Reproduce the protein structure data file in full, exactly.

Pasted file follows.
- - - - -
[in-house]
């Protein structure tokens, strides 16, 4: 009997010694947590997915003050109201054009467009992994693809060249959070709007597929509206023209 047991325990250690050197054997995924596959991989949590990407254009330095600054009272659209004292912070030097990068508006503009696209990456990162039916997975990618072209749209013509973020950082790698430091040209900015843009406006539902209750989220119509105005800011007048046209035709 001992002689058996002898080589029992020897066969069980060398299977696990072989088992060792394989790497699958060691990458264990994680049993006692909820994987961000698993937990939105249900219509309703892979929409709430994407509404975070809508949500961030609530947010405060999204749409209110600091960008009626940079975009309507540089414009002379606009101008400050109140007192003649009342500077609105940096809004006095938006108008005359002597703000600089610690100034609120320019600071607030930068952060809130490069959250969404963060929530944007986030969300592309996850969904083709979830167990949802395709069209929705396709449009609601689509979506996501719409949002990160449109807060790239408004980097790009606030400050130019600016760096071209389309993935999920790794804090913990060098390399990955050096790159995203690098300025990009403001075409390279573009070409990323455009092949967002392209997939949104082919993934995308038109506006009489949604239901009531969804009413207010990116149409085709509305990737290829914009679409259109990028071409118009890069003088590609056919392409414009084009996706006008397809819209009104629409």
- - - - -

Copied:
[in-house]
């Protein structure tokens, strides 16, 4: 009997010694947590997915003050109201054009467009992994693809060249959070709007597929509206023209 047991325990250690050197054997995924596959991989949590990407254009330095600054009272659209004292912070030097990068508006503009696209990456990162039916997975990618072209749209013509973020950082790698430091040209900015843009406006539902209750989220119509105005800011007048046209035709 001992002689058996002898080589029992020897066969069980060398299977696990072989088992060792394989790497699958060691990458264990994680049993006692909820994987961000698993937990939105249900219509309703892979929409709430994407509404975070809508949500961030609530947010405060999204749409209110600091960008009626940079975009309507540089414009002379606009101008400050109140007192003649009342500077609105940096809004006095938006108008005359002597703000600089610690100034609120320019600071607030930068952060809130490069959250969404963060929530944007986030969300592309996850969904083709979830167990949802395709069209929705396709449009609601689509979506996501719409949002990160449109807060790239408004980097790009606030400050130019600016760096071209389309993935999920790794804090913990060098390399990955050096790159995203690098300025990009403001075409390279573009070409990323455009092949967002392209997939949104082919993934995308038109506006009489949604239901009531969804009413207010990116149409085709509305990737290829914009679409259109990028071409118009890069003088590609056919392409414009084009996706006008397809819209009104629409």